CURRENT ISSUES <ul><li>Food commodity prices have been extremely volatile in recent years.  </li></ul><ul><li>Sharp increa...
KEY FACTORS THAT IMPACT ON COMMODITIES: SHIFTING GLOBAL ECONOMIC FORTUNES <ul><li>Rise of new economic powers and focus on...
KEY FACTORS THAT IMPACT ON COMMODITIES: CLIMATE CHANGE <ul><ul><li>Weather extremes becoming more prevalent  </li></ul></u...
<ul><ul><li>High crude oil prices - increasing demand for bio-fuels  </li></ul></ul><ul><ul><li>Dwindling sea catches - mo...
<ul><ul><li>More stringent regulations on manufacturing and management of natural resources weigh on production costs </li...
FOOD COMMODITY INDICES Source: WB, DECPG
COMMODITY PRICE TRENDS  (2007-PRESENT) Source: IMF
COMMODITY PRICE TRENDS  (2007-PRESENT) Source: IMF
COMMODITY PRICE TRENDS (2007-PRESENT) Source: IMF
COMMODITY PRICE TRENDS (1980-PRESENT) Source: IMF
US FREIGHT TRENDS (2010-2011) Source: Crown Master Trd.  Ltd.
FEED   INDUSTRY   CHALLENGE <ul><li>Food commodity prices have reached new levels  </li></ul><ul><li>New dimensions have r...
VALUE LOSS DUE TO COMMODITIZATION <ul><li>Obscures meaningful differentiation among different sources of same ingredient <...
VALUE  PRICE <ul><li>The economic value of each material is unique to every user.  It depends on numerous factors such as ...
DETERMINING OPTIMAL FEEDING VALUE  HAS A UNIQUE SOLUTION Nutrient  Assignments/Feeding  Values Underestimate (upgrade) Ove...
SAMPLE CHART: RELATIVE VALUES BASED ON NUTRIENT DATA  Shadow Prices Source: NutriQuest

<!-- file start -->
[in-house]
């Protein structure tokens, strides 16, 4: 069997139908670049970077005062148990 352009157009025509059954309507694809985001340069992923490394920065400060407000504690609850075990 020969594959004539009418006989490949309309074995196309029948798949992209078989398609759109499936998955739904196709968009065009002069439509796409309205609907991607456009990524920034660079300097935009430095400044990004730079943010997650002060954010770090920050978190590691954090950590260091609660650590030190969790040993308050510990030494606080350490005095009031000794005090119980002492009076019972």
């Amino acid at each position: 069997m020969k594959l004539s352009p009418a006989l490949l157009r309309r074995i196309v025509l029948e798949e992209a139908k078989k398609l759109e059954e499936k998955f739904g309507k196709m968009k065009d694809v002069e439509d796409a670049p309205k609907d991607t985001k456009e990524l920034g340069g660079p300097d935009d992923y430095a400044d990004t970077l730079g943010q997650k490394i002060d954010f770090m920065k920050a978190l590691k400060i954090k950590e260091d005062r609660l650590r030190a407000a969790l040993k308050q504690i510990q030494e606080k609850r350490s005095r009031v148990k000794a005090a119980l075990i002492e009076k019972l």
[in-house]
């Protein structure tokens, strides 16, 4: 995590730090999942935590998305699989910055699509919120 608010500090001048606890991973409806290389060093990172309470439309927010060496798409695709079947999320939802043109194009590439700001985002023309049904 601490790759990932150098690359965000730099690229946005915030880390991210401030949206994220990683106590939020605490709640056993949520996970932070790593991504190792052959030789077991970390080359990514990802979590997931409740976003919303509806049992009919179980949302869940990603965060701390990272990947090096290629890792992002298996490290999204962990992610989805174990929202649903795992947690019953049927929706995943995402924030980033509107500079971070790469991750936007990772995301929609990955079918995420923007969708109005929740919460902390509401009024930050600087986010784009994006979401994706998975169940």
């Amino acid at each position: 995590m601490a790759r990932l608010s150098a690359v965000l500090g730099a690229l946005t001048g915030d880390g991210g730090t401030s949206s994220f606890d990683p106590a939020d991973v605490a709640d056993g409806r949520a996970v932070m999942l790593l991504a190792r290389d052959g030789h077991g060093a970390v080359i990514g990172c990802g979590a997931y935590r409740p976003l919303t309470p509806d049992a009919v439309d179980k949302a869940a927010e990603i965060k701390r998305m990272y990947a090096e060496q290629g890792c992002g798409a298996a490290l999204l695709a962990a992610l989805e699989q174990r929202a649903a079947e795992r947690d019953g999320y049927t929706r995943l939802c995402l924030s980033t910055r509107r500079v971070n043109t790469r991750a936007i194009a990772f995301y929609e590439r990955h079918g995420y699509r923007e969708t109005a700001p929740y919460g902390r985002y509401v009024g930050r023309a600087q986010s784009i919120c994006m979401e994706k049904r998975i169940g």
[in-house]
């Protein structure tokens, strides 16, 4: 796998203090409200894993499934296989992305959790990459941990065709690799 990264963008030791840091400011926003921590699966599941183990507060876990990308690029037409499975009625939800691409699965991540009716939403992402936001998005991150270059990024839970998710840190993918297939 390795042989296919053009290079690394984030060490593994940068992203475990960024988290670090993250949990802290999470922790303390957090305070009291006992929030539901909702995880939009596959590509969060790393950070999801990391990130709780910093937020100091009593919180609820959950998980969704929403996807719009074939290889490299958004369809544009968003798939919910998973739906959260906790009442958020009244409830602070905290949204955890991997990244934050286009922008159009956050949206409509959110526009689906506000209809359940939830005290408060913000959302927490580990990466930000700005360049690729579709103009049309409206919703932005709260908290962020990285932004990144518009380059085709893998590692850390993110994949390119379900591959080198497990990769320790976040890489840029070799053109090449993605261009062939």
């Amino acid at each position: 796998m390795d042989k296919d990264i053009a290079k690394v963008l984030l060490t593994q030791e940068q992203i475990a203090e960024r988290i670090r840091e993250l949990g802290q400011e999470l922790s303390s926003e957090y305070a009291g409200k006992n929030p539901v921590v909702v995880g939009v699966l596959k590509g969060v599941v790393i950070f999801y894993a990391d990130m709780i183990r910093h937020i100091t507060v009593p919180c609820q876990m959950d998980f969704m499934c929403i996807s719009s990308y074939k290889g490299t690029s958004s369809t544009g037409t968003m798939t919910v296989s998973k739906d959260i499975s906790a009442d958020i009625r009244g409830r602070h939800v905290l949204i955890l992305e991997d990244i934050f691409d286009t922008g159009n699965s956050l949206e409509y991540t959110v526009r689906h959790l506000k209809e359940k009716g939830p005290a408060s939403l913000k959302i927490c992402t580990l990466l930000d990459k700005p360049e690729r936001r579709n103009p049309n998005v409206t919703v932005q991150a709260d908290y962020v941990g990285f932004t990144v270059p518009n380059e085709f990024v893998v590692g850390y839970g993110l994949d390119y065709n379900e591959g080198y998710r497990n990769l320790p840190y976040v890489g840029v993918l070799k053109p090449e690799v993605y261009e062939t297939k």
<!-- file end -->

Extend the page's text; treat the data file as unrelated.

SAMPLE CHART: CHANGE IN NUTRIENT COMPOSITION AND RESULTING FEEDING VALUE Source: NutriQuest
ALTERNATIVE RAW MATERIALS AND PROCESSED FEEDSTUFFS <ul><li>Less traditional feedstuffs are less likely to have robust nutr...
ENZYMES <ul><li>Since the past decade, developments in enzymes technology and their usage have grown steadily in the feed ...
OPTIMIZATION: ENABLING LEAST COST PLANS <ul><li>Optimization works best in an environment with the most allowable degrees ...
END
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Michael Arcinas: Feed Purchase Management: Challenges following the significant volatility of global commodity prices

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Michael Arcinas' presentation during the Feedtech-Croptech Economic Track Conference at VIV Asia 2011

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Michael Arcinas: Feed Purchase Management: Challenges following the significant volatility of global commodity prices

  1. 2. CURRENT ISSUES <ul><li>Food commodity prices have been extremely volatile in recent years. </li></ul><ul><li>Sharp increases in basic staples in recent months are weighing heavily on the world food industry which is still reeling from the effects of the 2008 global commodity price crisis. </li></ul><ul><li>Soaring energy prices and consequent rise in inflation threaten to hamper global economic recovery </li></ul>